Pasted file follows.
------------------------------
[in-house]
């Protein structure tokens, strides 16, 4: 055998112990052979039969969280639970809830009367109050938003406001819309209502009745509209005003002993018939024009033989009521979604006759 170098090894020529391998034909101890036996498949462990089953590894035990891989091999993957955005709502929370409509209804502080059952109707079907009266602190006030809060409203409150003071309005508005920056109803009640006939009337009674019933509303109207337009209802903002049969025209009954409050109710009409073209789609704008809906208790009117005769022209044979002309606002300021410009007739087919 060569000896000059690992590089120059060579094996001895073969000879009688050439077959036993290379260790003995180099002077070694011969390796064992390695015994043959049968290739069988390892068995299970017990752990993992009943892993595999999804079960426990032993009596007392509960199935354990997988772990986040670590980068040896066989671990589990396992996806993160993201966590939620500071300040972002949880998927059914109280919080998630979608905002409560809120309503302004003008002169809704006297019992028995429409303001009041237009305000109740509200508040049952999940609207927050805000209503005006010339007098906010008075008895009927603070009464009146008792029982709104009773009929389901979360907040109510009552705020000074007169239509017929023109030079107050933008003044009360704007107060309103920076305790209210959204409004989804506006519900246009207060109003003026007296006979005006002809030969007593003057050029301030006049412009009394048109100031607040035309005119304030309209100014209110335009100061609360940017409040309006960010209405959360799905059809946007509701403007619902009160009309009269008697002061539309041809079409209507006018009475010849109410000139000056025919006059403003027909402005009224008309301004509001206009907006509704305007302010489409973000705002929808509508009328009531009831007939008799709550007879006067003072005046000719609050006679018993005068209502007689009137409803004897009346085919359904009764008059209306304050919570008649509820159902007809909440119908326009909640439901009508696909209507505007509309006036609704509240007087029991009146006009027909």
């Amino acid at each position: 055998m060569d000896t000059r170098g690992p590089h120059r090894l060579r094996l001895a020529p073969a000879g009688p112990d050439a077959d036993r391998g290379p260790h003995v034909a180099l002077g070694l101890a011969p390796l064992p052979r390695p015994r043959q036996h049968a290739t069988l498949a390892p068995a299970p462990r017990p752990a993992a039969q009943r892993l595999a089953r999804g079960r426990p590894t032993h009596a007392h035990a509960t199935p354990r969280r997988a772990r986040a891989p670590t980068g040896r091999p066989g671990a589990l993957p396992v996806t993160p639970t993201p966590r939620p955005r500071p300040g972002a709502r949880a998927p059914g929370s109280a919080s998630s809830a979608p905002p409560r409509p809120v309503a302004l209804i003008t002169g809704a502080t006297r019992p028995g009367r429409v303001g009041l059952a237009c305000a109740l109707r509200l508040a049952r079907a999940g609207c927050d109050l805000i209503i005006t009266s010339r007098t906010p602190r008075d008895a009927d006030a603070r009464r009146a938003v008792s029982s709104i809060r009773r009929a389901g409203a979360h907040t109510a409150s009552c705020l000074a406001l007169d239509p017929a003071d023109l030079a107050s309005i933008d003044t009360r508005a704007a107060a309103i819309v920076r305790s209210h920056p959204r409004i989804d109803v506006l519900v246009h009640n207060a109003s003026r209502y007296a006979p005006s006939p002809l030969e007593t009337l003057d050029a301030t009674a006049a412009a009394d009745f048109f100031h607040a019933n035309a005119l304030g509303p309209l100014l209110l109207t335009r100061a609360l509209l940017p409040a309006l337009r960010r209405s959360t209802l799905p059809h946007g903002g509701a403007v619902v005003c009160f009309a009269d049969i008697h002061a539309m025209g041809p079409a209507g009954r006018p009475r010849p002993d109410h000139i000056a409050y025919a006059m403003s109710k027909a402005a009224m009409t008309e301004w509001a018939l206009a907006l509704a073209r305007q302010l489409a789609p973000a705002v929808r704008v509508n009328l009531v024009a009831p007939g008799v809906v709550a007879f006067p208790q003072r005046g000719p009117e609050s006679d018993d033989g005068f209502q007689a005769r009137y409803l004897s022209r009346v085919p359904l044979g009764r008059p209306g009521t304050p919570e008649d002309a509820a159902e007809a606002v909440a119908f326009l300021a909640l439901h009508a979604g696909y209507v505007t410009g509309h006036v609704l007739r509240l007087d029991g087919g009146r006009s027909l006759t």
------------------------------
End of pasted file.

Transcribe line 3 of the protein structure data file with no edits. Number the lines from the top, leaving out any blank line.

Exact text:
């Amino acid at each position: 055998m060569d000896t000059r170098g690992p590089h120059r090894l060579r094996l001895a020529p073969a000879g009688p112990d050439a077959d036993r391998g290379p260790h003995v034909a180099l002077g070694l101890a011969p390796l064992p052979r390695p015994r043959q036996h049968a290739t069988l498949a390892p068995a299970p462990r017990p752990a993992a039969q009943r892993l595999a089953r999804g079960r426990p590894t032993h009596a007392h035990a509960t199935p354990r969280r997988a772990r986040a891989p670590t980068g040896r091999p066989g671990a589990l993957p396992v996806t993160p639970t993201p966590r939620p955005r500071p300040g972002a709502r949880a998927p059914g929370s109280a919080s998630s809830a979608p905002p409560r409509p809120v309503a302004l209804i003008t002169g809704a502080t006297r019992p028995g009367r429409v303001g009041l059952a237009c305000a109740l109707r509200l508040a049952r079907a999940g609207c927050d109050l805000i209503i005006t009266s010339r007098t906010p602190r008075d008895a009927d006030a603070r009464r009146a938003v008792s029982s709104i809060r009773r009929a389901g409203a979360h907040t109510a409150s009552c705020l000074a406001l007169d239509p017929a003071d023109l030079a107050s309005i933008d003044t009360r508005a704007a107060a309103i819309v920076r305790s209210h920056p959204r409004i989804d109803v506006l519900v246009h009640n207060a109003s003026r209502y007296a006979p005006s006939p002809l030969e007593t009337l003057d050029a301030t009674a006049a412009a009394d009745f048109f100031h607040a019933n035309a005119l304030g509303p309209l100014l209110l109207t335009r100061a609360l509209l940017p409040a309006l337009r960010r209405s959360t209802l799905p059809h946007g903002g509701a403007v619902v005003c009160f009309a009269d049969i008697h002061a539309m025209g041809p079409a209507g009954r006018p009475r010849p002993d109410h000139i000056a409050y025919a006059m403003s109710k027909a402005a009224m009409t008309e301004w509001a018939l206009a907006l509704a073209r305007q302010l489409a789609p973000a705002v929808r704008v509508n009328l009531v024009a009831p007939g008799v809906v709550a007879f006067p208790q003072r005046g000719p009117e609050s006679d018993d033989g005068f209502q007689a005769r009137y409803l004897s022209r009346v085919p359904l044979g009764r008059p209306g009521t304050p919570e008649d002309a509820a159902e007809a606002v909440a119908f326009l300021a909640l439901h009508a979604g696909y209507v505007t410009g509309h006036v609704l007739r509240l007087d029991g087919g009146r006009s027909l006759t």